While no consumer research is foolproof, following simple steps can ensure you avoid making critical mistakes (and wasting a lot of money) when conducting research on a new package design.
There’s nothing like having that extra security of research to validate what your gut-instinct is telling you about your packaging. Here are 3 suggestions to consider for your next research project:
- Plan Ahead – What do you want to learn or confirm?
Make sure the research you will conduct can actually deliver the kind of data you are interested in reviewing. While this seems obvious enough, it is surprising how many times brand owners don’t scrutinize the testing methodologies and modules sufficiently.
If you are seeking insight into consumers’ view of your key equity elements, or subtleties of quality cues found in the packaging materials of finish, being able to prod a little deeper with follow-up questions is invaluable. In this instance qualitative research utilizing focus groups is the clear path to take.
However, if you simply want to get top-line thoughts between designs, quantitative research will likely yield results more timely and more cost-effectively by providing numeric significances between design options.
It should be noted that in both quantitative and qualitative you don’t want too many options (3-4 at most)
- How does your brand measure up against the competition?
If you are planning to research how your packaging stacks-up in relation to your competitive set, it is crucial the images or models that you are testing of your new packaging are on par with those of the competitive set.
For example, if you are testing photos of the competitive set make sure the photos of your packaging are just as realistic and not poor 3D simulations.
Research is not cheap so make sure whatever representation you use optimizes your design.
- New vs. Existing – The testing paradox.
One of the biggest oversights in research that I see time and time again happens when a new package design for an existing wine or spirits is tested against the existing package design.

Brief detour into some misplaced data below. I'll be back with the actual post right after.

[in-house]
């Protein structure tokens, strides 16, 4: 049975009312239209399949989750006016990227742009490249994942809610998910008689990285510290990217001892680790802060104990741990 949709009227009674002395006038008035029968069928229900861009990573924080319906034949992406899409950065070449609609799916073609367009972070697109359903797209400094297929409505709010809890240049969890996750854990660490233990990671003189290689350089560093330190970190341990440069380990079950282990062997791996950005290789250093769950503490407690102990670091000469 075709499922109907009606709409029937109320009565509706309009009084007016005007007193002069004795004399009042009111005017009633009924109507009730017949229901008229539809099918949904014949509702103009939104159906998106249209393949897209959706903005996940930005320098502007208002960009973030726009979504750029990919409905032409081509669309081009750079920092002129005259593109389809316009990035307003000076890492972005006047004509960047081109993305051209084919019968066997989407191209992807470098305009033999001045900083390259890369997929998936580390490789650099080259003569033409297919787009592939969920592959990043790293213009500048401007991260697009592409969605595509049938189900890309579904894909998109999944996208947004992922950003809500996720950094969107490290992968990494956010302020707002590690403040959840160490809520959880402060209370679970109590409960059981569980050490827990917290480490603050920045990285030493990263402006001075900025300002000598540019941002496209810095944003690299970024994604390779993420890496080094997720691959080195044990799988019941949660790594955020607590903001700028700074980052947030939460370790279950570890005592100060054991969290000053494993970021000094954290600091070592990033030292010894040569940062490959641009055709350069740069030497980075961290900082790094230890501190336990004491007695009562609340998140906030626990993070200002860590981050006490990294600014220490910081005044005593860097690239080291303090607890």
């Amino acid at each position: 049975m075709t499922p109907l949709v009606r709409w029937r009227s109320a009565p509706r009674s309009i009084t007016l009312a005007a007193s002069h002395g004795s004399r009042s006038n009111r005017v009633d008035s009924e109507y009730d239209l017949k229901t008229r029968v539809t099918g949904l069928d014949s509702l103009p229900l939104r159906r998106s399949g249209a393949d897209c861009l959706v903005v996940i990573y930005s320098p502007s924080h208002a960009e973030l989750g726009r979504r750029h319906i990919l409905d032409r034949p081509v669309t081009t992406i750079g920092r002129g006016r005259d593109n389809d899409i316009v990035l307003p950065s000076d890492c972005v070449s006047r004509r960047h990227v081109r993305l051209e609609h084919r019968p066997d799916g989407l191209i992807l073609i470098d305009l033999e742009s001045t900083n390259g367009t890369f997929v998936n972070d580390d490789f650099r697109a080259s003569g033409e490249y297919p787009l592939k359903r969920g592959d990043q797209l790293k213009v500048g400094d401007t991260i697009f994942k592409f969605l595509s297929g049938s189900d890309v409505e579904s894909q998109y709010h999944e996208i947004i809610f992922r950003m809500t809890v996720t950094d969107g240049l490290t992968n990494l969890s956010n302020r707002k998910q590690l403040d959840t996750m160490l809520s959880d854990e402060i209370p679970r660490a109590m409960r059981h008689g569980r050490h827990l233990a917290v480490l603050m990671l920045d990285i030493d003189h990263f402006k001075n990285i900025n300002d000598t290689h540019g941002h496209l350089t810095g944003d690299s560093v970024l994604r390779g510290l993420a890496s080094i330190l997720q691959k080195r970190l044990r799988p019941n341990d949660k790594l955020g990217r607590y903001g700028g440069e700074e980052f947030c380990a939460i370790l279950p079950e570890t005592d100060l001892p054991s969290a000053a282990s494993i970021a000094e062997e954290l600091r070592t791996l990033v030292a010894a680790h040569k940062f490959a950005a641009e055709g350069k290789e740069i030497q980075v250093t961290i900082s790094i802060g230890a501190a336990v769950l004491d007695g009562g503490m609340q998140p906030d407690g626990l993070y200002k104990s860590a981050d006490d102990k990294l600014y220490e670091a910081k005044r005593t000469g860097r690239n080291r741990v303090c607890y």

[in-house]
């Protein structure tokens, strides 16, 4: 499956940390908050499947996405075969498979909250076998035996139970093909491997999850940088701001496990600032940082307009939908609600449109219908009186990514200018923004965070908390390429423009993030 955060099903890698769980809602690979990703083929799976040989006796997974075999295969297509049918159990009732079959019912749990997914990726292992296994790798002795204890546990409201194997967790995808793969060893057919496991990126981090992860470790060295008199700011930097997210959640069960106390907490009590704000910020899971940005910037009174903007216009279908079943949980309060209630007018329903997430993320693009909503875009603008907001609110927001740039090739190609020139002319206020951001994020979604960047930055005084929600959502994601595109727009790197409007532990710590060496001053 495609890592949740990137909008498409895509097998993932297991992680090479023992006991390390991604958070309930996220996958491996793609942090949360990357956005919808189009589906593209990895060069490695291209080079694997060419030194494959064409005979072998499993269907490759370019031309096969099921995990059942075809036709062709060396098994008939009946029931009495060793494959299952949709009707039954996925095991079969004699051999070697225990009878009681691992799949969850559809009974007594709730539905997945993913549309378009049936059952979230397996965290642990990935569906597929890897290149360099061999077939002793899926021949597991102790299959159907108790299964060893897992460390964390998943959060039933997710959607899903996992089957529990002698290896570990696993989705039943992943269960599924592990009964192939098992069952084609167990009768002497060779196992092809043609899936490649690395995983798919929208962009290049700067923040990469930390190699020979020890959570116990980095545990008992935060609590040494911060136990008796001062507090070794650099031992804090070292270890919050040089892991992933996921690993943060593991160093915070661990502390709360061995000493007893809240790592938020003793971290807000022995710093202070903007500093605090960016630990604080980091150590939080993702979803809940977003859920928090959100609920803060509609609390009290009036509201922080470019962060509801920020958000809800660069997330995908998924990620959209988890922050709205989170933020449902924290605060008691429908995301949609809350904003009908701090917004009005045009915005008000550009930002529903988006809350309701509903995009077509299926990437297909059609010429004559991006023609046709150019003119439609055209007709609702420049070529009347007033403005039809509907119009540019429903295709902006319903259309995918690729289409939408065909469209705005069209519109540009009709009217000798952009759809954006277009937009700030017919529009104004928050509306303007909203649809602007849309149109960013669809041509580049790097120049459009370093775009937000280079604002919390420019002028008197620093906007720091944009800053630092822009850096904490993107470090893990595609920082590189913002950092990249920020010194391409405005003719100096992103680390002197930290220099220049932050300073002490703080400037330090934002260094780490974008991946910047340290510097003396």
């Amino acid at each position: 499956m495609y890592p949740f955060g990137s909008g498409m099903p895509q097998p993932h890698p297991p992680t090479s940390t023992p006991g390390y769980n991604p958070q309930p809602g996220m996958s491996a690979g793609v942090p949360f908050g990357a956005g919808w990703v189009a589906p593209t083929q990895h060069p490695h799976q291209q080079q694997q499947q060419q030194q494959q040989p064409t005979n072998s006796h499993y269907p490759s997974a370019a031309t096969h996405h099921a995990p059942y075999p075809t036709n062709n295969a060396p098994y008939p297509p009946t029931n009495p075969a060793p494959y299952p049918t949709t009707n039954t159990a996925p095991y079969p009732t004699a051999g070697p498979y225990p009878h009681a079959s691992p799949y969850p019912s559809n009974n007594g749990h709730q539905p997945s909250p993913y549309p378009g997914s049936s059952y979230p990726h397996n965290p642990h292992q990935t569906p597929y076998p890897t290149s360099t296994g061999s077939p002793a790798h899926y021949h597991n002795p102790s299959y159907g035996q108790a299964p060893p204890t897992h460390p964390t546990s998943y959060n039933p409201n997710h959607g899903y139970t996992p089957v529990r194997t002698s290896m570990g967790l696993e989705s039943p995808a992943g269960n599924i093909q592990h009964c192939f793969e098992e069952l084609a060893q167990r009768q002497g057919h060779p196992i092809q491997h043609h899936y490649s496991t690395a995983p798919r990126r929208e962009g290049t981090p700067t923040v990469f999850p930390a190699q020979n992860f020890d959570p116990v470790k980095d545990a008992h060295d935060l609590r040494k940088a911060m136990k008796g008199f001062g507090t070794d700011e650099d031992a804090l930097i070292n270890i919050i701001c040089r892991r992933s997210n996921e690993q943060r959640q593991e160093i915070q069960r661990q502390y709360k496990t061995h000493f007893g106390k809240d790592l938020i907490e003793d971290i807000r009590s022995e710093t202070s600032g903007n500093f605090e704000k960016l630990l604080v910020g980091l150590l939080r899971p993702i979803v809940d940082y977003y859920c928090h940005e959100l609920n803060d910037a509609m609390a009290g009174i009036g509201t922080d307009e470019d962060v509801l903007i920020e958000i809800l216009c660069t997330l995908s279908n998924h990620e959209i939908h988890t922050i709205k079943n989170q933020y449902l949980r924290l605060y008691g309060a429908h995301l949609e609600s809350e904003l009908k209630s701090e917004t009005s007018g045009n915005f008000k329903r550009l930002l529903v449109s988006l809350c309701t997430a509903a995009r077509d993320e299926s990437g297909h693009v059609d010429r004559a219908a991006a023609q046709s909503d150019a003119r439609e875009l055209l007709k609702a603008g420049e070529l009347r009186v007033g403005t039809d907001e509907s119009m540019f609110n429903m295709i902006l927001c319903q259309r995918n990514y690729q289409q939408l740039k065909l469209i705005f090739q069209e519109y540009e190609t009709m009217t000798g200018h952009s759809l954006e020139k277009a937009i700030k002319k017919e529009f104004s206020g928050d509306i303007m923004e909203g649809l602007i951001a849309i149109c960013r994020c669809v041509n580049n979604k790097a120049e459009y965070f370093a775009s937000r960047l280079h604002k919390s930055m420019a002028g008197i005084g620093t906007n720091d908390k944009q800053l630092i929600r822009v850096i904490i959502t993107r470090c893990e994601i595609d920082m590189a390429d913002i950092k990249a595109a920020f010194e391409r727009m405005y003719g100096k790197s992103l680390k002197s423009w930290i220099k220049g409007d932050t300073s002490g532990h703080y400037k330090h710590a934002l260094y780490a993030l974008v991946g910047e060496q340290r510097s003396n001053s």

Keep in mind that current consumers are very familiar with the existing packaging in market and often inherently fearful of change to “their brand”. Similarly, it also may prove difficult for current consumers to separate familiarity and preference during testing. The best testing modules avoid sharing with consumers what brand is being tested early on and avoid head to head preference questions. Instead purchase intent should be gathered through more robust and less direct methodology.
Note: Because of the familiarity issues with results from current consumers, many researchers agree that when viewing results as a whole, if a new package tests on par with an existing package, the new package should be viewed as the preferred option.
Making a package update or launching a new brand is not an easy or inexpensive endeavor and testing results should always be measured with your marketing team’s experience. Make sure you leverage research as one of the many tools in your decision-making rather than the final be-all say-all and you will be well on your way to success.
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